How do you pick a company? If you’re in your 30s or 40s this should be a lot clearer in theory right? You have the experience, and experience brings answers to questions like what values draw you in, and what attracts you to the particular role. Yet how do you know the company you are prospecting can really deliver on what you want?

Answer? Your network. 

Your ex-colleagues from past jobs who have moved on and out into the wider world are a rich source of intel, particularly when you leverage the information shared on LinkedIn, assuming it’s up to date of course.

Your ex-classmates are also a great source of networking insight. 

Other long time connections that were neither classmates nor work mates are also a tremendous source of insight;  and that’s where my meeting with Silicon Valley arose.

In Episode 16 of this podcast, I spoke at length about networking and how to do it, so if you want insights on that process be my guest and have a listen to episode 16, this episode is about me putting this into live practice.

Tune in to this episode where I share how valuable networks can be in the job market and discover processes.

Show Notes

Never underestimate your network, both the close connections and the loosely held ones. Treat your network with respect and high regard, as there are opportunities on both sides of a future relationship.

In early 2021 I reconnected with an old friend of my brothers, who I’d been connected to for many years, and whose career I followed with much interest as we had a few interesting parallels. We had a really enjoyable phone call, sharing stories about family etc, and then we left it there, promising that when we were in each other’s neck of the woods we would visit.

That visit hasn’t happened yet, but something else has. Later that year he began working at a Big Tech firm in Silicon Valley. I didn’t know it at the time, but near Christmas 2021, I’d already begun the first phase of my transition process, which was to consider what companies I’d like to work for, and what I could do there, so I could begin the work of reshaping my resume. He and I had a random check in, and I told him I was contemplating going back to full time employment, and he immediately suggested that I share my CV with him.

I hesitated. I like this guy a lot, but I hadn’t really considered big tech at the time. Not to mention, my most viewed post ever on LinkedIn with more than 70000 impressions was a position I took on the ethics of some tech choices. 

Although I didn’t share my CV with him in 2021, I started percolating on the types of companies I’d want to work for if I did return to full time employment, because I was beginning to see that I don’t need to work only for green companies; there would be a role for me to play in companies that are in transition, and need help to become better at supporting earth and society, and my experience in corporate governance would be exceedingly beneficial to them.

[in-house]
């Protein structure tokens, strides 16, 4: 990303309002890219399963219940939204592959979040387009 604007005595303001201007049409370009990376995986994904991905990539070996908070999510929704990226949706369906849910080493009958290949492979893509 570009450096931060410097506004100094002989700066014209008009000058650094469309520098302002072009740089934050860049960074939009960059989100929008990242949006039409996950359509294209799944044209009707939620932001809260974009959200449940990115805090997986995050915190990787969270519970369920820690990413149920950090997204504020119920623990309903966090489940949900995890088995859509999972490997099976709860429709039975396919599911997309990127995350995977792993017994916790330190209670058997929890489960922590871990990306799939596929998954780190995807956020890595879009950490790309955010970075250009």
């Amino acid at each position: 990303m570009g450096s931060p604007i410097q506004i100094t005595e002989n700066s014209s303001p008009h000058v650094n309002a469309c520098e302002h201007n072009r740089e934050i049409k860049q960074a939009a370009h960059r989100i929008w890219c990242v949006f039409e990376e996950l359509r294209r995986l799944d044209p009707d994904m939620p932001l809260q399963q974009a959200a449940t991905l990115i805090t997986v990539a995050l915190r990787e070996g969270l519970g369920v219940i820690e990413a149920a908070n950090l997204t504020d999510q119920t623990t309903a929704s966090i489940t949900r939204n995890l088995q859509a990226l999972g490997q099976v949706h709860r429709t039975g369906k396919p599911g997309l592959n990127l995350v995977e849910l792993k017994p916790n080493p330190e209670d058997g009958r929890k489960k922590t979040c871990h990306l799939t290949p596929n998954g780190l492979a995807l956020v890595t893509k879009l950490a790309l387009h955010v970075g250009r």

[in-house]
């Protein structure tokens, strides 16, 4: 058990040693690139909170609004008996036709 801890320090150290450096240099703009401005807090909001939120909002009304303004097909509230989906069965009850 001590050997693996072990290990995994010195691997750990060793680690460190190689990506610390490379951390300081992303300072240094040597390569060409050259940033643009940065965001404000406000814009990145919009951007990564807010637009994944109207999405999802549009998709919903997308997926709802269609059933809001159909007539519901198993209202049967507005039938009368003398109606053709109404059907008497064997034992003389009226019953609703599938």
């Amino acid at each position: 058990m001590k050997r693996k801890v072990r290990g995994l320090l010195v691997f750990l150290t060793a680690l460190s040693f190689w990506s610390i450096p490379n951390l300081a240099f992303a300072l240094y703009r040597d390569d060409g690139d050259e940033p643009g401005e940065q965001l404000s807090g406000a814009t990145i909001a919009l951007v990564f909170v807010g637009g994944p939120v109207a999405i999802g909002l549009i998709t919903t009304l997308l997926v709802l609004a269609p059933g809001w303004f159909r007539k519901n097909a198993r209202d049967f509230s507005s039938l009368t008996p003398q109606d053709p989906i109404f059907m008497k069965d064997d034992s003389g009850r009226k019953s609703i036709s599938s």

Nine months passed by until August 2022, when I reached out to my friend again. It was now clearer to me that I wanted to work at a global company, and companies that are or could have a material impact on climate change and societal evolution would be good places to work, to help them consider wider stakeholder interests. 

The only companies I now will not work for are oil companies, and petrochemical companies, as I fundamentally think these industries should work toward their own extinction very soon. If they create spin off companies dedicated to alternatives, I’ll be up for it, but I won’t work in their traditional business.  

My friend suggested that I scan their job sites and look for roles that I was interested in, and he then proceeded to submit applications for these roles on my behalf. I looked for roles in policy and ethics, change management, sustainability and ESG, and corporate communications. 

I didn’t customise my CV for each role, and as a result, the applications were rejected. I was devastated. But then something I didn’t expect happened.  I was contacted by their HR internal referral team to have an interview about what my expectations were, and she advised that I would still need to tailor my CV, and that the next time I found a role that I thought suitable, I should apply and get in touch with her. Their policy is to meet referred candidates who haven’t been successful, to help them find a job role that would be a better match for them. This is HR Gold.

 Thanks to this feature, I’m still at play there, and this is encouraging for such a large company and key market player. To be part of an organisation that is likely shaping our future would of course be an honour, now all I need is to wait for the right role!

My advice: Network. Network. And network some more. Not with anything specifc in mind, but have conversations that drive insight for you or others, and offer to help where you can, and accept help when you’re offered it. This investment in time is never in vain.

On next Friday’s episode, I’ll be sharing with you about the best recruitment experience I’ve ever had in my life. It’s a shame I cannot tell you the name of the company. I’m connected and I dare say I’m friends with my prospective line manager there, and with his boss. There is deep mutual respect there no matter the outcome. Tune in next week, and I’ll tell you why this relationship worked so incredibly well.